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Friday, February 19, 2021

Frank Newman: The future of local government

 

The Local Electoral (Māori Wards and Māori Constituencies) Amendment Bill has not even passed into law yet and Māori are calling for the number of Māori seats on local councils to be increased.

The Northland Regional Council's Te Tai Tokerau Māori and Council Working Party says the Regional Council should not have not one but three seats on the Council, and that "would be a good start on a journey of incremental change", says the group co-chairman Pita Tipene as reported in the Northern Age (18 February). These are seats reserved for Māori, elected only by Māori.

If it is the start on a journey of incremental change then the Northland Regional Council should tell citizens where that journey will end. It's important, because the public should know, they deserve to know, and it's their right to know.

Without clarity we can only speculate how many seats Māori activists would be satisfied with. What we do know is that Māori advocates will not stop and one, two, or three seats on local councils. Pita Tipene and others have said that. There is already growing commentary from pro-Māori ward supporters wanting half the seats because, they say, Māori are treaty partners.

Our local councillors should be upfront if they share that view, and they should be up front about the implications. To date our mayors and councillors have said nothing or very little. 

This is what we do know about the Māori seats. They will be for Māori only; elected by those on the Māori Roll (about half of Māori are registered on the Māori Roll).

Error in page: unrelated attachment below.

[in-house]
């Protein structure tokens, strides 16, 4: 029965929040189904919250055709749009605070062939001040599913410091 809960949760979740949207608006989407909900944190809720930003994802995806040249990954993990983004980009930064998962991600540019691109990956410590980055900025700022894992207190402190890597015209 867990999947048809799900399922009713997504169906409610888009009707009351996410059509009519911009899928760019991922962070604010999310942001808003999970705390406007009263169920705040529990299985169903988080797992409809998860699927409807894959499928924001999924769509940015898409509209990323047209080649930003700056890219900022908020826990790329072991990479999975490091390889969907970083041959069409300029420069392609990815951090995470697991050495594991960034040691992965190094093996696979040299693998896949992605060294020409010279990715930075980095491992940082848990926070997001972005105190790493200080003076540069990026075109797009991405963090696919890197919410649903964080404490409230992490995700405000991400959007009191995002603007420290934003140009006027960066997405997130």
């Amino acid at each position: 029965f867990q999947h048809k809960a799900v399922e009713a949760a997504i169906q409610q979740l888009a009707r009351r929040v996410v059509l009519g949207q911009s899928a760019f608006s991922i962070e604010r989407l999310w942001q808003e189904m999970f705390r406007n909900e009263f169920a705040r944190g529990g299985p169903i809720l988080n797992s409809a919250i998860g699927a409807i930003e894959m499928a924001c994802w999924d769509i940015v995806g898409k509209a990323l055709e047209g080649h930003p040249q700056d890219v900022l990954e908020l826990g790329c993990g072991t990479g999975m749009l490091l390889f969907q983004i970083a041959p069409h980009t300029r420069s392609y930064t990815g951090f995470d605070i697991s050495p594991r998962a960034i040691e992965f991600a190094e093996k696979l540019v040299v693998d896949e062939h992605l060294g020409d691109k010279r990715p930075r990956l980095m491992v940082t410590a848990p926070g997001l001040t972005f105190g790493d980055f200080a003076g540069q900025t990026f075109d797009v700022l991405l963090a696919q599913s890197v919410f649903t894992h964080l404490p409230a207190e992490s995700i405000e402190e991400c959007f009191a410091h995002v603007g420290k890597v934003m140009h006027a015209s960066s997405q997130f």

We know that Māori who stand in a general ward have a good chance of being elected. Currently 13.5 per cent of local body councillors identify as being Māori, which is consistent with the 2018 census showing Māori as 13.7 per cent of the adult population.

We therefore know those with iwi affiliation will occupy all of the Māori seats and most likely some of the general seats; and there will be some councillors who do not have iwi affiliations but nevertheless take a view favourable to Māori.

Under a 50:50 "partnership" model Maori will have effective control over billions of dollars worth of public assets, hundreds of millions of dollars of annual rating revenue, and all of the decision making powers of their local authority. That includes the power to set differential rating, write planning rules, allocate grants, set tendering policies and select contractors, prioritise the works programme and set the capital spending budget, council's staffing policy, and so on.